A large depth of field is also desirable in a military instrument, so as to minimise the necessity for fiddling with the focus when observing objects at varying distances, and this also encourages a lower magnification - a typical range would be in the 8 - 10x region.

Since small differences in optical quality have considerable influence on the user's perception of detail in the image, it can be quite difficult to distinguish between magnification powers in this range - a slightly better, or better-maintained, 8x instrument can appear more powerful than a slightly less good 10x.

Regards,

MikB

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If you have a scissor telescope with the H/6400 mark then it is from the period after World War 1. I have german scissor telescopes used by infantry and artillery. What want you see?

Best regards Sven

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Sven;

I am writing a book about the Riesengeschuetzes in the West in 1914, and I have just read the account by the commander of a 30.5 cm Batterie (Hauptmann Neumann) as he observed the strike of his shells on the fort through his "scissors telescope", and a Belgian soldier bravely climbing out of a "manhole" during the shelling to wave a white flag, as a shell detonation close to the command post had knocked all of the officers unconcious or dead. He was only 1000 meters in front of his firing position, so he was observing detail at a distance of about 5 km., suggesting more magnification than 8x.

I have seen many photos of these "scissors telescopes", some seem similar but larger that the examples shown above. I was looking for a good description of them, model numbers, if any, magnifications, manufacturers. A gun with a 13 km range (the 42 cm Gamma-Gerat) might be issued more powerful optics than a 77 mm battery. Any detail welcomed.

Gruss aus Philadelphia,

Bob

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If you have a scissor telescope with the H/6400 mark then it is from the period after World War 1. I have german scissor telescopes used by infantry and artillery. What want you see?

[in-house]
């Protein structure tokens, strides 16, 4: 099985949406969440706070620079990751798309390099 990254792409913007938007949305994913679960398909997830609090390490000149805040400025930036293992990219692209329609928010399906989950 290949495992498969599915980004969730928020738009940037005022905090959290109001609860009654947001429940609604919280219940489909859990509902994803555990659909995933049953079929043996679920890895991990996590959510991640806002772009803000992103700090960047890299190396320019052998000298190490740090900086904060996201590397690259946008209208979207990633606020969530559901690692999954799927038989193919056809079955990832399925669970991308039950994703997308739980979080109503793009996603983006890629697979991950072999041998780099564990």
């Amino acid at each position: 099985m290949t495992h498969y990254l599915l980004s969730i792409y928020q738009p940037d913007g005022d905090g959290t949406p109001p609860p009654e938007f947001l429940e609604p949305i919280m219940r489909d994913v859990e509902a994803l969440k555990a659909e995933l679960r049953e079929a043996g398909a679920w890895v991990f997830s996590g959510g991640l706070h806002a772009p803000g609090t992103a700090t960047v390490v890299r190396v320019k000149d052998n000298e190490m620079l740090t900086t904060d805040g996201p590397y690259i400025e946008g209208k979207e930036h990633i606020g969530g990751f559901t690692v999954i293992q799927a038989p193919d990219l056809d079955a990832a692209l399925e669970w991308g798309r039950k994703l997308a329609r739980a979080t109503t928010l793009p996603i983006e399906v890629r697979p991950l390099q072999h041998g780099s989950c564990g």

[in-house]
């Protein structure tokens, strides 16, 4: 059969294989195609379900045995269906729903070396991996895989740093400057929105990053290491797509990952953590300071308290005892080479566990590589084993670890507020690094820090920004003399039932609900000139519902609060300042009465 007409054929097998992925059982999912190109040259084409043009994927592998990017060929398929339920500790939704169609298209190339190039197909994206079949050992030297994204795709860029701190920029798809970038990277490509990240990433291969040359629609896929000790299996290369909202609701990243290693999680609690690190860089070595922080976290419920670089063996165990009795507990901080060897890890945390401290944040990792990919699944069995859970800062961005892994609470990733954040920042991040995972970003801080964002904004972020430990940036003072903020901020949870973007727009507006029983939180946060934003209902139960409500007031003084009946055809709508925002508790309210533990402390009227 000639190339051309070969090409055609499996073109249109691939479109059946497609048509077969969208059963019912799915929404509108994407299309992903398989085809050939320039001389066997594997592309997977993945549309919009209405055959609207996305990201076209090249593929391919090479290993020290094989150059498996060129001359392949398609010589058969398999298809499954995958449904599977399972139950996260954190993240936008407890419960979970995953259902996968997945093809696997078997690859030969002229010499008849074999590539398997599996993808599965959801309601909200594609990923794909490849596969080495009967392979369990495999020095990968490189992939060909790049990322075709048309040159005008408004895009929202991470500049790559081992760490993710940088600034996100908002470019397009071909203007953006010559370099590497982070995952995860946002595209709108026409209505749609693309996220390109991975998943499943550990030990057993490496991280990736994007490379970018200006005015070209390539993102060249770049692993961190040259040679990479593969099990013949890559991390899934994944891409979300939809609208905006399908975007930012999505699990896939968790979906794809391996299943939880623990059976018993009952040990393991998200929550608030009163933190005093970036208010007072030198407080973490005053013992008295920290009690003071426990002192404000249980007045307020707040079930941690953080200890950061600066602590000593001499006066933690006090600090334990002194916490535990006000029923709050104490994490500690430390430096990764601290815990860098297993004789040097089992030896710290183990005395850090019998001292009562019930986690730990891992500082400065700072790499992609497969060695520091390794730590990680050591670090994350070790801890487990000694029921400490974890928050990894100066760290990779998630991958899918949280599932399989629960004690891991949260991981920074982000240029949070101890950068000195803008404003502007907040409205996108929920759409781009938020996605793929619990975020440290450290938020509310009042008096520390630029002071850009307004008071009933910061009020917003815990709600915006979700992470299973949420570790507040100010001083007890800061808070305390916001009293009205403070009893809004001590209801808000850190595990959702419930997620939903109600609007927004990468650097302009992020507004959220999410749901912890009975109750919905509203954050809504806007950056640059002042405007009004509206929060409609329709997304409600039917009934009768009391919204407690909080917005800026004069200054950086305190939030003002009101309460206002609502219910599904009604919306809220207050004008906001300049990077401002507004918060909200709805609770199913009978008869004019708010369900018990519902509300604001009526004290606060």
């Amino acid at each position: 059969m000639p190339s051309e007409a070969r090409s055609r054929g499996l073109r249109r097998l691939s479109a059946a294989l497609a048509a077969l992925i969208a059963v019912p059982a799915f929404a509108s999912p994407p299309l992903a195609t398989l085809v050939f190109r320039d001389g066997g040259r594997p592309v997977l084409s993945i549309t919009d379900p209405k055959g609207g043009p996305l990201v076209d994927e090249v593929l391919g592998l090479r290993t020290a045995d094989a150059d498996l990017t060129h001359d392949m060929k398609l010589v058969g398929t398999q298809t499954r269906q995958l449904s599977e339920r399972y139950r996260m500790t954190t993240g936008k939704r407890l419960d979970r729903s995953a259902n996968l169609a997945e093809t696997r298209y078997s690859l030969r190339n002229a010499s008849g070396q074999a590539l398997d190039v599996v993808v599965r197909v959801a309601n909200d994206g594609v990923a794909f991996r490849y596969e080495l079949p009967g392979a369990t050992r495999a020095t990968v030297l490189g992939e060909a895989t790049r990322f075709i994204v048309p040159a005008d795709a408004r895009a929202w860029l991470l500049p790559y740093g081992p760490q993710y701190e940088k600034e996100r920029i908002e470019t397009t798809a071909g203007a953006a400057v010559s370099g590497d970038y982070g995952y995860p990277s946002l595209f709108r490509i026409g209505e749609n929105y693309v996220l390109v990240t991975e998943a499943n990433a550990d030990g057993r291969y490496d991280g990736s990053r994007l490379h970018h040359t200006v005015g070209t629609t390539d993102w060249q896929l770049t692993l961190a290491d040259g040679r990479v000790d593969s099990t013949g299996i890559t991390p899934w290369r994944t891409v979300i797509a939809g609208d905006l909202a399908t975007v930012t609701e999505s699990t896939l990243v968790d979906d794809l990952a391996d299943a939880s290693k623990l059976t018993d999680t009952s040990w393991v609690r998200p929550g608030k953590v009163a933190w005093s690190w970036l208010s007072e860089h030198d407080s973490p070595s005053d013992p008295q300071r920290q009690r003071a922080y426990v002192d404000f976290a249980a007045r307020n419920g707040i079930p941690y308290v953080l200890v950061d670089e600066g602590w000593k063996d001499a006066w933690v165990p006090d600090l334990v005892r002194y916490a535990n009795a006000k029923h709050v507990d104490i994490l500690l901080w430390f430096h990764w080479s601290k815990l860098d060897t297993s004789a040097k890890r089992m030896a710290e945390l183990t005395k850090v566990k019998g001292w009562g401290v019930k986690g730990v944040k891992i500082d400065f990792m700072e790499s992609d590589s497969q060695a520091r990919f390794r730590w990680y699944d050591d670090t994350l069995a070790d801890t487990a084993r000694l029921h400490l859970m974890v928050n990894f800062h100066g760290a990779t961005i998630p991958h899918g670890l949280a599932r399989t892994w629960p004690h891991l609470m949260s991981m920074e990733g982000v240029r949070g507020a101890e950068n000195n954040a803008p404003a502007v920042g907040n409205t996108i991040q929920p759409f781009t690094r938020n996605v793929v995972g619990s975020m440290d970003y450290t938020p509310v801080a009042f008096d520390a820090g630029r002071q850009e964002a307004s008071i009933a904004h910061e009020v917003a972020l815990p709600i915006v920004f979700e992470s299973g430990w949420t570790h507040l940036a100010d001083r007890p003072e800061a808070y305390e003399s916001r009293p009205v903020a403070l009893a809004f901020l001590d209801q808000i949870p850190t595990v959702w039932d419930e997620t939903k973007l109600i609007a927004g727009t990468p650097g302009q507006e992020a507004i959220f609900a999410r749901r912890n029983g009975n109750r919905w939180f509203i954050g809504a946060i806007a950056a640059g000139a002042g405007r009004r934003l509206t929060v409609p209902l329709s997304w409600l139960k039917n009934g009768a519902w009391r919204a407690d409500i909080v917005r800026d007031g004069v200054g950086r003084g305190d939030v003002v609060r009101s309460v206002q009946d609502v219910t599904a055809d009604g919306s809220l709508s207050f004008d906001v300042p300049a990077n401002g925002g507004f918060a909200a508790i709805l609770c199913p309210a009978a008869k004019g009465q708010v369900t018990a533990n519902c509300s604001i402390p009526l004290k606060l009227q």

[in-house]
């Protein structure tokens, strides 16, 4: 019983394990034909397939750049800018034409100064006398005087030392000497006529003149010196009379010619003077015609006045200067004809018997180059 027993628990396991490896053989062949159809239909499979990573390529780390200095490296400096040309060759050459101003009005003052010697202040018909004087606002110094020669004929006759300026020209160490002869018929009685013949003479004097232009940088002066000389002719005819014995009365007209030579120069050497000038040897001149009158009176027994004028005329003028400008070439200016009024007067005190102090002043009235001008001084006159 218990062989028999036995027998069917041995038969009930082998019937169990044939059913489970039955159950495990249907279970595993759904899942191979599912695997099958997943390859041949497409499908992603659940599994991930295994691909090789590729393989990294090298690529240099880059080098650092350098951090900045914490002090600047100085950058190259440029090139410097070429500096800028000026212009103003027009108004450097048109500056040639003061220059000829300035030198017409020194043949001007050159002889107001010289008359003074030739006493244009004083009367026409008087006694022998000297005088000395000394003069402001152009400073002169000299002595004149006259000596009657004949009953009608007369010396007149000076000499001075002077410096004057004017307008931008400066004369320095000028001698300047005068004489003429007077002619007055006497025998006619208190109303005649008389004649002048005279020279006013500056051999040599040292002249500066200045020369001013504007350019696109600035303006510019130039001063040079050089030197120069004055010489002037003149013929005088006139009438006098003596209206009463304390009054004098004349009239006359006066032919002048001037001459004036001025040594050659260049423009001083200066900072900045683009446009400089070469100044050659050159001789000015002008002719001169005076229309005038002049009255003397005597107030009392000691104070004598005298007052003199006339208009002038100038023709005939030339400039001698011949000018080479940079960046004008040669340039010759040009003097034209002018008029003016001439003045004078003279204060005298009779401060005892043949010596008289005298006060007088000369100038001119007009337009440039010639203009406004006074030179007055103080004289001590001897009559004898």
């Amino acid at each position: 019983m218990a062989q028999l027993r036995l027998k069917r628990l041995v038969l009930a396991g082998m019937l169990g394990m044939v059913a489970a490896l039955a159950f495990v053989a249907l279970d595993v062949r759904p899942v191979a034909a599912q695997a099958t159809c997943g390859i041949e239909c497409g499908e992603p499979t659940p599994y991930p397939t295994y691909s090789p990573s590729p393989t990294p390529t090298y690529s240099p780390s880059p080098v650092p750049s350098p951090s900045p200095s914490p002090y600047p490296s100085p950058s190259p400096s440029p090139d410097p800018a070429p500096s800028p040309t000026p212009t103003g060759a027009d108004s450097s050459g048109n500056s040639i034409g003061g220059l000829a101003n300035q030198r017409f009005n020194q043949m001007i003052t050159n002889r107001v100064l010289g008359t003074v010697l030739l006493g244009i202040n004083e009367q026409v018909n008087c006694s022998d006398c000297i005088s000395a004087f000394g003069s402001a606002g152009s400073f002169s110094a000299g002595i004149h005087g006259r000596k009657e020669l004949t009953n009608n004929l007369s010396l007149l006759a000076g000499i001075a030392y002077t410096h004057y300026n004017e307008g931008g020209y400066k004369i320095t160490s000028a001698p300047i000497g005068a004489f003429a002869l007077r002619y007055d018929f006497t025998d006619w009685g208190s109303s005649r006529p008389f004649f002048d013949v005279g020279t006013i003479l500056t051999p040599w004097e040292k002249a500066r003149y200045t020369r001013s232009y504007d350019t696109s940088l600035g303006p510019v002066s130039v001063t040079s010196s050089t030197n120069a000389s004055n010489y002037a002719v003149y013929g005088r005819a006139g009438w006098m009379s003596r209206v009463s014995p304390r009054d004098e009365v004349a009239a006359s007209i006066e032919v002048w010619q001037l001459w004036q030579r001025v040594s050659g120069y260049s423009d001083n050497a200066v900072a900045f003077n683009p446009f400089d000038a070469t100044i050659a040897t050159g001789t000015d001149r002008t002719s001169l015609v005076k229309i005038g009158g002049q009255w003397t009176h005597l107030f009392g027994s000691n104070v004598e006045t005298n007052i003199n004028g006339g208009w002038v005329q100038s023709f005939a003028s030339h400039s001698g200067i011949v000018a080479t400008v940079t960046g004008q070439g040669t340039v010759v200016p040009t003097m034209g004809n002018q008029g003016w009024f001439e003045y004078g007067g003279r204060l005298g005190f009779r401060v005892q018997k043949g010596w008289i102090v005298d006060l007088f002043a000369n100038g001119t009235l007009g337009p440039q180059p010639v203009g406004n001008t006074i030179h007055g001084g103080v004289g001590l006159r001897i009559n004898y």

Best regards Sven

Yes mine are definitely WW2 vintage. Made in Prague but with German markings. Thinking about the scissors action, yes I suppose they could fit the bill.

John

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Sven;

I am writing a book about the Riesengeschuetzes in the West in 1914, and I have just read the account by the commander of a 30.5 cm Batterie (Hauptmann Neumann) as he observed the strike of his shells on the fort through his "scissors telescope", and a Belgian soldier bravely climbing out of a "manhole" during the shelling to wave a white flag, as a shell detonation close to the command post had knocked all of the officers unconcious or dead. He was only 1000 meters in front of his firing position, so he was observing detail at a distance of about 5 km., suggesting more magnification than 8x.

I have seen many photos of these "scissors telescopes", some seem similar but larger that the examples shown above. I was looking for a good description of them, model numbers, if any, magnifications, manufacturers. A gun with a 13 km range (the 42 cm Gamma-Gerat) might be issued more powerful optics than a 77 mm battery. Any detail welcomed.

Gruss aus Philadelphia,

Bob

In good light you might make that out at 8 - 10x at 5km. Since the German line of advance was broadly westward, they'd be favoured by morning light, the Allies by afternoon - Hesketh Prichard comments on that.

The British were quite happy to use telescopes of 20x - 30x on a 2"/50mm objective lens, as indeed Scots deerstalkers had been for decades by WW1. These scopes had fewer air/glass surfaces than prismatic binoculars (whether "scissor"/"donkey's ears" or otherwise, the fundamentals are pretty similar)and no total internal reflections, so lost less light internally. Nevertheless, they don't have the low-light capability of a 5mm or larger exit pupil. If the power is going to be significantly greater than 8 -10x, the objective needs to be in the 60 - 80mm range.